Debbie Holmes

News Morning Host

Debbie Holmes began her career in broadcasting in Columbus after graduating from The Ohio State University. She left the Buckeye state to pursue a career in television news and worked as a reporter and anchor in Moline, Illinois and Memphis, Tennessee.

She returned to radio news after moving to Los Angeles and earned 2 Golden Mike awards for live news reporting. In 2002, she earned her MBA at Franklin University.

In September 2009, she returned to her career roots and started working part-time at WOSU News and in December 2010 began working full-time. She enjoys public broadcasting because it allows her to cover news stories in-depth. Debbie and her husband have two children.

Ways to Connect

Huong Pham and Twee Win run Huong Vietnamese Restaurant on Columbus' North Side.
Gabe Rosenberg / WOSU

Many food establishments are facing tough choices as they approach the third week of Ohio's shutdown of bars and dine-in restaurants. In the Columbus area, some are offering carryout service to keep their business alive, while others are laying off all their employees.

Erin Gottsacker (center) was working for the Peace Corps in Ethiopia when the organization evacuated all its volunteers.
Erin Gottsacker

An Ohio Peace Corps volunteer is back home from Ethiopia after organizers quickly evacuated volunteers around the world because of the coronavirus pandemic.

Former Ohio State runner Julia Rizk hopes to qualify for Tokyo Olympics
Debbie Holmes / WOSU

The postponement of the 2020 Tokyo Olympics until next year due to the coronavirus pandemic left many athletes disappointed. One Central Ohio native, however, is taking the news in stride.

The Ohio Reformatory for Women in Marysville, Ohio.
Gabe Rosenberg / WOSU

While supplies of personal protective equipment remain tight, Ohio prison inmates will be making their own masks. 

PBS Television

WOSU and other public television stations around Ohio are trying to fill the education gap created by shuttered schools. Starting Monday, Ohio’s PBS affiliates are changing programming to emphasize home learning.

Demand at the Nelsonville food pantry increased after the government shutdown, during which SNAP payments were altered for funding reasons.
Nick Evans / WOSU

Ohio food pantries are converting operations into drive-thru facilities to make it easier to help families in need while preventing the spread of the coronavirus.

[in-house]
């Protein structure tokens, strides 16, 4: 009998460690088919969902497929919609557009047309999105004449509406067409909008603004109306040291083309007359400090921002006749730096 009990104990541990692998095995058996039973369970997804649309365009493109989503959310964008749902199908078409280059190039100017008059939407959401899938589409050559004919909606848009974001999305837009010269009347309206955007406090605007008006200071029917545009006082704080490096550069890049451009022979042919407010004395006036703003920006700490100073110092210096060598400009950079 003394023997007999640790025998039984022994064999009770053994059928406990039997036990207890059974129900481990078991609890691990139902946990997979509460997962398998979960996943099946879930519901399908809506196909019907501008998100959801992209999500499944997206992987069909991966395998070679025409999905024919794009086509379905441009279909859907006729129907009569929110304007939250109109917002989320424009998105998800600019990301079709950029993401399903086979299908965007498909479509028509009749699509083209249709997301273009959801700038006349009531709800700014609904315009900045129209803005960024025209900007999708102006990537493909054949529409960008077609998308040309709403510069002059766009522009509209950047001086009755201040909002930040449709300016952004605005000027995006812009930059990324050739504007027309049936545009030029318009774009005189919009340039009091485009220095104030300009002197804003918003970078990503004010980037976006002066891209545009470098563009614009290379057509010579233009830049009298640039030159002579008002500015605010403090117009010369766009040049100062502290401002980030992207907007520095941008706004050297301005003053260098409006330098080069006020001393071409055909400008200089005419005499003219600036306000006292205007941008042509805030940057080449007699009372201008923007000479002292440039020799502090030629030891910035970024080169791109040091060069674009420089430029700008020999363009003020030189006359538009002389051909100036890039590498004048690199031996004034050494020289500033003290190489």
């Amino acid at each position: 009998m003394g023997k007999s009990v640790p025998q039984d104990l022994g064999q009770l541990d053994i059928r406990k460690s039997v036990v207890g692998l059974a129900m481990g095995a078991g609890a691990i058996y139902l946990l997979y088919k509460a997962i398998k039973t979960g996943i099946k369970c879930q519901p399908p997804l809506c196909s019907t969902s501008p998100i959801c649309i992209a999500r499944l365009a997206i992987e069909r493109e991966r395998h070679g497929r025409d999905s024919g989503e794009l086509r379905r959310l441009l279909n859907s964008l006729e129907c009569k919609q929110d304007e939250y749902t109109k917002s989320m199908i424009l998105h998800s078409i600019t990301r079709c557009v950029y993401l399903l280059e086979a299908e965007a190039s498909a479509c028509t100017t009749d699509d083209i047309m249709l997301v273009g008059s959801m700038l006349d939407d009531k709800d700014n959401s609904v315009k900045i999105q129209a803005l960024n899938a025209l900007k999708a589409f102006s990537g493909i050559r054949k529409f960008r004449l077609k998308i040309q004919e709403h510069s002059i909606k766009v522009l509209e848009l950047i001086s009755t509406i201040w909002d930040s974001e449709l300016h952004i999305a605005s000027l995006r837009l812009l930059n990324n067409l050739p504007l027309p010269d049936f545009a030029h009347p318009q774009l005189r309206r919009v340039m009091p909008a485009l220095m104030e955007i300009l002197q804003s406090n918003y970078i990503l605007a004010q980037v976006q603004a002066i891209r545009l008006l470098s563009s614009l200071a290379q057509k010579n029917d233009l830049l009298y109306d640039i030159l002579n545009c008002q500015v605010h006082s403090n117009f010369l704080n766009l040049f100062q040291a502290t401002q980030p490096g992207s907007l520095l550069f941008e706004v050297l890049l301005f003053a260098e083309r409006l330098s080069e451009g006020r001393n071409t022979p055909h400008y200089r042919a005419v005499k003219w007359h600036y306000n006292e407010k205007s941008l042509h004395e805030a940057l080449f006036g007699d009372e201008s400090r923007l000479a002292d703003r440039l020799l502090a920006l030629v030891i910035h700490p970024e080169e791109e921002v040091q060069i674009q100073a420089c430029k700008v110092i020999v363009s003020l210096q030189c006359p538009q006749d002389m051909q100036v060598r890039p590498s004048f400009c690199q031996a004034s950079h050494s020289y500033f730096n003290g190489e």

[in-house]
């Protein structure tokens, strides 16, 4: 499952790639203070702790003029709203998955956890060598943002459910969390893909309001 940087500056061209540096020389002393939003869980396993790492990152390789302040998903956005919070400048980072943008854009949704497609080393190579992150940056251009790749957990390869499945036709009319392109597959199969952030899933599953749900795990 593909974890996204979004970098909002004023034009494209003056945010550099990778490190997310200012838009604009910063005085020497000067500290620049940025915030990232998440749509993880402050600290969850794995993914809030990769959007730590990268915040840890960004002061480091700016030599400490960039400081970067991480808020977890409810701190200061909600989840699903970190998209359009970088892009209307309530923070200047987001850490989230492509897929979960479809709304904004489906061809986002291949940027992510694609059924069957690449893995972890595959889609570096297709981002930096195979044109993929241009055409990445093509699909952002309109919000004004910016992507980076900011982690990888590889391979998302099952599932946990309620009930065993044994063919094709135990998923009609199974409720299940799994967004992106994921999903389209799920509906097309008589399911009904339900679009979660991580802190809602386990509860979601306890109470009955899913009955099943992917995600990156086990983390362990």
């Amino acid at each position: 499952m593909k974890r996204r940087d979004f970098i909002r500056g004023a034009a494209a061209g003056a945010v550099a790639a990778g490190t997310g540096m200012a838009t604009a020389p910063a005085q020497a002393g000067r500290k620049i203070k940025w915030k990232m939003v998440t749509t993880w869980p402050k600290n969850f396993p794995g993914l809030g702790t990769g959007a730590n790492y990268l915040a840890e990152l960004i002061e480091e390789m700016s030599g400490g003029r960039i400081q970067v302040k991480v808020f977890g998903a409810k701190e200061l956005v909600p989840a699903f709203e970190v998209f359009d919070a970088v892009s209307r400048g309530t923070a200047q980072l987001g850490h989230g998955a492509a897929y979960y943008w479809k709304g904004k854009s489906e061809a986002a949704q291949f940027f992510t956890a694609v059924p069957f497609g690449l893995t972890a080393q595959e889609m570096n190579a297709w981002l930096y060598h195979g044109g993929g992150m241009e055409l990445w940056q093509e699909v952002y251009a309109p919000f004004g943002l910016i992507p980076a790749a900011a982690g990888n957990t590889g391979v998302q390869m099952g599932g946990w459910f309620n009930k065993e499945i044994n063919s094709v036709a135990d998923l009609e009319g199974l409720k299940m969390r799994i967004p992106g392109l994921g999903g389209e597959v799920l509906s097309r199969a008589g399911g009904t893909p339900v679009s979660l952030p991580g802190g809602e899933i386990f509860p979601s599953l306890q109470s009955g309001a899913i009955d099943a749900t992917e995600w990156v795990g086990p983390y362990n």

Radiant Kids Childcare Inc.

Daycare locations that received temporary pandemic licenses to stay open in Ohio may still face some financial difficulty.

As many businesses close for the coronavirus epidemic, the Franklin County Board Of Commissioners is offering some new assistance.

Rawpixel / Pexels

Many daycare centers will be closing Wednesday under new rules by the Ohio Department of Health. Starting Thursday, March 26, the daycare providers will need a "temporary pandemic child care license" to continue.

Ohio Alliance For Arts Education

Artists in financial need during the coronavirus shutdown can now apply for grants from the Greater Columbus Arts Council.

Schoedinger Funeral & Cremation Service in downtown Columbus.
Debbie Holmes / WOSU

While funeral homes across Ohio maintain their operations, services are getting adjusted due to the coronavirus outbreak.  

COTA / Facebook

COTA has suspended fares for passengers for the extent of the coronavirus outbreak, while requesting customers limit all non-essential bus travel.

Paper products at Giant Eagle's Grandview Store
Debbie Holmes / WOSU

Workers sanitizing the handles of shopping carts and baskets has become the new normal at the Giant Eagle in Grandview, and at supermarkets around Ohio.

Mayor Andrew Ginther and Ohio Gov. Mike DeWine at a press conference March 3, 2020.
Andy Chow / Statehouse News Bureau

Columbus officials on Saturday confirmed the city's first case of coronavirus. Mayor Andrew Ginther and Public Health Commissioner Dr. Mysheika Roberts announced that a 49-year-old man had been tested and found to have COVID-19.

Columbus City Schools District Office.
Nick Evans / WOSU

The Columbus Board of Education is empowering a community committee to decide whether to put a levy or bond issue on the November ballot.